Is It Worth Doing A Degree In Video Games?

Red Stewart reviews Rigid Force Alpha for PC…

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What can I say about the shoot-em up (or schmup) genre that hasn’t been said before? It’s a fairly-simple type of game to create: throw a bunch of enemies on-screen and give the player unlimited ammo to mow them all down. Because of massive influence from 

Space Invader and 

Galaga, these titles tend to feature spacecraft, though multiple kinds of aerial vehicles have been used.

Rigid Force Alpha, which was developed and published by com8com1, is another entry in the genre. It follows the examples set by 

Gradius and 

U.N. Squadron by being a horizontal side-scroller. The question is does it live up to the standards set by those two classics, or does it fall into the same forgettable bin as 

Asteroid Bounty Hunter? The short answer is it has its ups and downs; for every good thing, I felt there was a counterpoint to it. But read on if you want the long answer.

Unlike most schmups, 

Rigid Force Alpha actually incorporates a story alongside its campaign; you’re not just going through levels, you’re progressing through a sci-fi narrative, which I thought was nice and reminded me a bit of the 

Star Fox series. Sadly, that tale isn’t anything unique: you play as the captain of a ship called the titular Rigid Force Alpha, which is sent to investigate a distress signal from a sketchy research station. There, you learn that mutated organisms have taken over the place and are expanding, forcing you to go to to multiple areas to eradicate them all.

It’s enjoyable enough, but if that synopsis sounds oddly familiar, you would be right: this is basically the same premise as 

Metroid Prime. Now of course,

Metroid Prime didn’t invent that story: in fact it, for all intents and purposes, stole it from 

Alien. But I bring up that game because there is another similarity between the two titles, and that is the art style. Despite occupying two different eras of gaming,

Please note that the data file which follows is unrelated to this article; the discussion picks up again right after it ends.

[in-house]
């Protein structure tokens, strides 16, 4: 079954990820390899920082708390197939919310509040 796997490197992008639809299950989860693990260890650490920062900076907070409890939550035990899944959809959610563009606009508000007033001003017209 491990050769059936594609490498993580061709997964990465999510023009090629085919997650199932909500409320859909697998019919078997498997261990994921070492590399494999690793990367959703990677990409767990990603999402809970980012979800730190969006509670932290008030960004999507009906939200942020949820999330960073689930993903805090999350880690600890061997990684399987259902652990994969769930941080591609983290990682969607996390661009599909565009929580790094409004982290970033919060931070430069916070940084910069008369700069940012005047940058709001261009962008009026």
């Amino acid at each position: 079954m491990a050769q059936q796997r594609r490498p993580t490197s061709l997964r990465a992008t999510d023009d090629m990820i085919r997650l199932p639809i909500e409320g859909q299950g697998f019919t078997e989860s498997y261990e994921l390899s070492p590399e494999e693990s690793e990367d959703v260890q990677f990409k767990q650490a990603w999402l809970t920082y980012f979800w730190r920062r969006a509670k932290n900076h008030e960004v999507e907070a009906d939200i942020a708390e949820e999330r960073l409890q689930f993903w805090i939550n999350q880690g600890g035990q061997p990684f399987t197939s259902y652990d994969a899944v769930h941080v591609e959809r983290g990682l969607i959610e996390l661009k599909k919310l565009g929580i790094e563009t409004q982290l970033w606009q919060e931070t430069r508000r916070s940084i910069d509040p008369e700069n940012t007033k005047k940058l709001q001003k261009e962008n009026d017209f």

Rigid Force Alpha looks like it came out of the GameCube age, with it taking particular influence from Nintendo’s 

Metroid Prime trilogy. What I mean is everything, from the environments to the NPC models, looks well-rounded and rendered, but the low polygon-count and lack of high-definition definitely shows. Adding to this is a creepy-looking female AI partner that communicates with you, much like your pals did in 

Star Fox. Her messages are fine, but man was she eerie to look at it, especially since the lip-syncing is completely off.

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Not only that, but 

Rigid Force Alpha seems to have an identity crisis that ties into the other facets of game design: its graphics and story, as stated above, come from 

Metroid Prime, the bosses look like something out of the

Contra series, and the music (by Lauri Turjansalo and Michael Chait) sounds heavily inspired by the 

F-Zero soundtrack. Now, the sound design is the one part where 

Rigid Force Alpha is more individualistic, but the weapons/enemies will make the same noises no matter how many times you fire/destroy them respectively, limiting this aspect.

The end result is mixed for me. Look, we all love throwbacks to retro classics, especially ones that combine multiple genres like 

Hollow Knight

Cuphead, and 

Yoku’s Pinball Express. But there was something about those games that made them work the way they did- the team successfully balanced the chemistry out. 

Rigid Force Alpha is a good game, but one that lacks polish beyond just the visuals.

However, I understand that this is more-or-less entirely subjective, so let’s not move onto the gameplay. Like other schmups, 

Rigid Force Alpha is broken down into two mechanics: the upgrade system and the difficulty.

Regarding the former, I’ve talked a lot in the past about how every game genre has had its conventions mapped out over the years: real innovation these days comes from whatever gimmicks the developers can conceive, and I don’t use gimmicks as an insult- it’s just easier to say one word than a phrase like “fresh coat of paint.” Unfortunately, 

Rigid Force Alpha doesn’t expand upon anything we’ve seen in prior horizontal STGs. You only have three sets of upgrades- your main firing weapon, a homing missile system, and the power of your blast. These are determined through the collection of shards, which are obtained in-game through breaking capsules that randomly fly on-screen. There was an opportunity here to create some really interesting combinations, but in the end there’s not much diversity. You only have three lasers- a straight blue one, a reddish diagonal one, and a ricocheting green one. Missile varieties only determine the direction they shoot from, and the power boosts are capped at I believe four.